The University of Illinois has announced that NASA is underwriting a project to develop a cryogenic hydrogen fuel cell system for powering all-electric aircraft. Funded by a three-year, US$6 million contract, the Center for Cryogenic High-Efficiency Electrical Technologies for Aircraft (CHEETA) will investigate the technology needed to produce a practical all-electric design to replace conventional fossil fuel propulsion systems.
The jet engine in all its variations has revolutionized air travel, but with airline profit margins running wafer thin in these ecologically conscious times, there's a lot of interest in moving away from aircraft powered by fossil fuels and toward emission-free electric propulsion systems that aren't dependent on petroleum and its volatile prices.
The CHEETA project is a consortium of eight institutions that include the Air Force Research Laboratory, Boeing Research and Technology, General Electric Global Research, Ohio State University, Massachusetts Institute of Technology, the University of Arkansas, the University of Dayton Research Institute, and Rensselaer Polytechnic Institute. Although the project is still in its conceptual stage, the researchers have a firm vision of the technology and its potential.
"Essentially, the program focuses on the development of a fully electric aircraft platform that uses cryogenic liquid hydrogen as an energy storage method," says Phillip Ansell, assistant professor in the Department of Aerospace Engineering at Urbana-Champaign who is the project's principal investigator. "The hydrogen chemical energy is converted to electrical energy through a series of fuel cells, which drive the ultra-efficient electric propulsion system. The low temperature requirements of the hydrogen system also provide opportunities to use superconducting, or lossless, energy transmission and high-power motor systems.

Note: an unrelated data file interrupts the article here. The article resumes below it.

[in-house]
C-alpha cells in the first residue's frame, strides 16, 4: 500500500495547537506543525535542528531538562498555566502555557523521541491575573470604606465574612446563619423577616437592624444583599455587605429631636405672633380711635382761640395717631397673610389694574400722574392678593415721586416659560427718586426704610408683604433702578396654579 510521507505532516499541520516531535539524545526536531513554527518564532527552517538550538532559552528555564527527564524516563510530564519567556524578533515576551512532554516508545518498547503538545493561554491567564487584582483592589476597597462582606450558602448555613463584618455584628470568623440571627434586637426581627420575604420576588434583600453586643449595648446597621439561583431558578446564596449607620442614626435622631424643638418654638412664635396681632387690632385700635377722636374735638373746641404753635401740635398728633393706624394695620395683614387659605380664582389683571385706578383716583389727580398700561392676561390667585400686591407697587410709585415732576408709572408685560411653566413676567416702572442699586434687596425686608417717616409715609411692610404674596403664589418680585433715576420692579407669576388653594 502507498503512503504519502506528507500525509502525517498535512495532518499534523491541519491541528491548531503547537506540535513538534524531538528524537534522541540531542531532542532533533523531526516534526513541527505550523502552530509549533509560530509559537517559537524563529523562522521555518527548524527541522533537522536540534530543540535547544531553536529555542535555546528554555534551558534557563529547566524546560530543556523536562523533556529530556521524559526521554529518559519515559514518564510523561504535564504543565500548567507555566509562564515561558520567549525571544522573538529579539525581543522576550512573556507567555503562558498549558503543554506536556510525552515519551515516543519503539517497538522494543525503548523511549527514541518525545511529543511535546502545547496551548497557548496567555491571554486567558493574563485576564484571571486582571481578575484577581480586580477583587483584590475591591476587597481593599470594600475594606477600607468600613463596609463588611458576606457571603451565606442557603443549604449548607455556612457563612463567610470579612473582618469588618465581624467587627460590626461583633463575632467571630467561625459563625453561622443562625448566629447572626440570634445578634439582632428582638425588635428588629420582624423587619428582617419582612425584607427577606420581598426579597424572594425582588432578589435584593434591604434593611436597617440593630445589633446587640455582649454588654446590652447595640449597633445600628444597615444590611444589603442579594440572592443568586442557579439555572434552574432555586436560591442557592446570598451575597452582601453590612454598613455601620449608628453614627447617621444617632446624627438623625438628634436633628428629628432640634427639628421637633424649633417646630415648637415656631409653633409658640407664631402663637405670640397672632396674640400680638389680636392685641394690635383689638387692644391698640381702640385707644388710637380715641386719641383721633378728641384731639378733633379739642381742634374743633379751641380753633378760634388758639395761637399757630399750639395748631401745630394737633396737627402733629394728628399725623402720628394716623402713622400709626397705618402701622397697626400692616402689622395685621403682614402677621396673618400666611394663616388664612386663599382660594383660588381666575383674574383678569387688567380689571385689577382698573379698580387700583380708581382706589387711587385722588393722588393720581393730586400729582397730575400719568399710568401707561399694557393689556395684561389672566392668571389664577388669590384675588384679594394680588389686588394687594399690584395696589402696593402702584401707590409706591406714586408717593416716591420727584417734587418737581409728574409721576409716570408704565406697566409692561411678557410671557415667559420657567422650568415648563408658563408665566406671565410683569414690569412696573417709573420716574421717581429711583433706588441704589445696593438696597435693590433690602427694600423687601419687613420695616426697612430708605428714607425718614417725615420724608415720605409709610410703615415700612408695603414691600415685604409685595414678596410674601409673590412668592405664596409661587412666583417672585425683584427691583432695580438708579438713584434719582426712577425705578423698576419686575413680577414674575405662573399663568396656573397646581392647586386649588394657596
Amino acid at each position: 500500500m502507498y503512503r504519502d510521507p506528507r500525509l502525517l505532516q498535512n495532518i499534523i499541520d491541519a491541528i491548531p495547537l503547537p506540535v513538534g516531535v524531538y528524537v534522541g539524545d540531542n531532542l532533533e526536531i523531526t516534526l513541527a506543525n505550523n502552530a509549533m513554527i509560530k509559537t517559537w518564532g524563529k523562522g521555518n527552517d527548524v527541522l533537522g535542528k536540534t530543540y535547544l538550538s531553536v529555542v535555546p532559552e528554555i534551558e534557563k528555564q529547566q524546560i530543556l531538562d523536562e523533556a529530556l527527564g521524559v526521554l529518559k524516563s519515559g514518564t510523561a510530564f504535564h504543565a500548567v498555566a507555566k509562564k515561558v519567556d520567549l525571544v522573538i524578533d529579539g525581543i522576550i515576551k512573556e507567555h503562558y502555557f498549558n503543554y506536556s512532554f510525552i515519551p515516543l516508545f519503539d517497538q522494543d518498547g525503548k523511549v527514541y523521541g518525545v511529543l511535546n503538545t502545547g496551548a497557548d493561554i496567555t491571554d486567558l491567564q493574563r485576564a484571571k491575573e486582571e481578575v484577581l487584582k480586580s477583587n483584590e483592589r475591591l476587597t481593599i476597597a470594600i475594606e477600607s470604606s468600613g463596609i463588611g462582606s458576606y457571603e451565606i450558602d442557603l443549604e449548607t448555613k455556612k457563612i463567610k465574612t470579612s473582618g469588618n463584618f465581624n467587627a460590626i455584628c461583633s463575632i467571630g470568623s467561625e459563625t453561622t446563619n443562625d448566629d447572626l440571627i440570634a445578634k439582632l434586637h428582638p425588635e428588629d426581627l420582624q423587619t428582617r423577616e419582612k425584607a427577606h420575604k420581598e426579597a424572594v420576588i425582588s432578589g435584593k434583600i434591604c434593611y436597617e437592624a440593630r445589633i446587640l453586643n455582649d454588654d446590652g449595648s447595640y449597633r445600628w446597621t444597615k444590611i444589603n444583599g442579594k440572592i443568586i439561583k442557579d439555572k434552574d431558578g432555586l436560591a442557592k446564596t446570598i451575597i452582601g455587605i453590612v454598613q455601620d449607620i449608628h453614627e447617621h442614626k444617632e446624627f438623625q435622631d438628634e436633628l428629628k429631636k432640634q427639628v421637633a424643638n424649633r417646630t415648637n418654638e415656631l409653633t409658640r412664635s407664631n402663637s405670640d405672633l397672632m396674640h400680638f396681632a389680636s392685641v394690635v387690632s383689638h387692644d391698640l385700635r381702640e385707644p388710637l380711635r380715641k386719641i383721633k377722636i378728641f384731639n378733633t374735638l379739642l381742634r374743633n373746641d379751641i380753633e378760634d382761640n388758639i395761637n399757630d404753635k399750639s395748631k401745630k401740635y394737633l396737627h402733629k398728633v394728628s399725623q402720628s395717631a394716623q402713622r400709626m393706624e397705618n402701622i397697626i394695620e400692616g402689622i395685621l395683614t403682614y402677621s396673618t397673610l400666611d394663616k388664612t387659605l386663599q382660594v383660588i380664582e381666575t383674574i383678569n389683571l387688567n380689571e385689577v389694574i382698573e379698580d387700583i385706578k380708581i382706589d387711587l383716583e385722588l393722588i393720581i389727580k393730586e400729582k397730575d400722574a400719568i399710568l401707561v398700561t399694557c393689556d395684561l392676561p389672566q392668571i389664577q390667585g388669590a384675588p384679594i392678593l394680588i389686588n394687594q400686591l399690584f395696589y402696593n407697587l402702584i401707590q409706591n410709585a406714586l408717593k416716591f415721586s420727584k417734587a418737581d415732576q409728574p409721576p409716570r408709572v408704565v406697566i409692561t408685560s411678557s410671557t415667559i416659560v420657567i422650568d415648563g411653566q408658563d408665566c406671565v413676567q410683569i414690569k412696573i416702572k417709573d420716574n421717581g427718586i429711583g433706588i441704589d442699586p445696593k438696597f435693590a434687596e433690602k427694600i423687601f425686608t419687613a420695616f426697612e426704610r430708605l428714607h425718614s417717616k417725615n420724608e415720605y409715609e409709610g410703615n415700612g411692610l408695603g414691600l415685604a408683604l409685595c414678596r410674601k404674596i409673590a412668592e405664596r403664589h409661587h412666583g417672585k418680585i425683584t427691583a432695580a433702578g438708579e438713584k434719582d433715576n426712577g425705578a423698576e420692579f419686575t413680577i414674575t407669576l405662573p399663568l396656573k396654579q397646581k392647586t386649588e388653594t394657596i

"It's similar to how MRIs work, magnetic resonance imaging. However, these necessary electrical drivetrain systems do not yet exist, and the methods for integrating electrically driven propulsion technologies into an aircraft platform have not yet been effectively established. This program seeks to address this gap and make foundational contributions in technologies that will enable fully electric aircraft of the future."
The team points out that though progress has been made, there are many basic problems that need to be overcome before we see such electric aircraft taking to the skies.
"Advances in recent years on non-cryogenic machines and drives have brought electric propulsion of commercial regional jets closer to reality, but practical cryogenic systems remain the 'holy grail' for large aircraft because of their unmatched power density and efficiency," says Associate Professor Kiruba Haran of the Department of Electrical and Computer Engineering at the University of Illinois. "The partnerships that have been established for this project position us well to address the significant technical hurdles that exist along this path."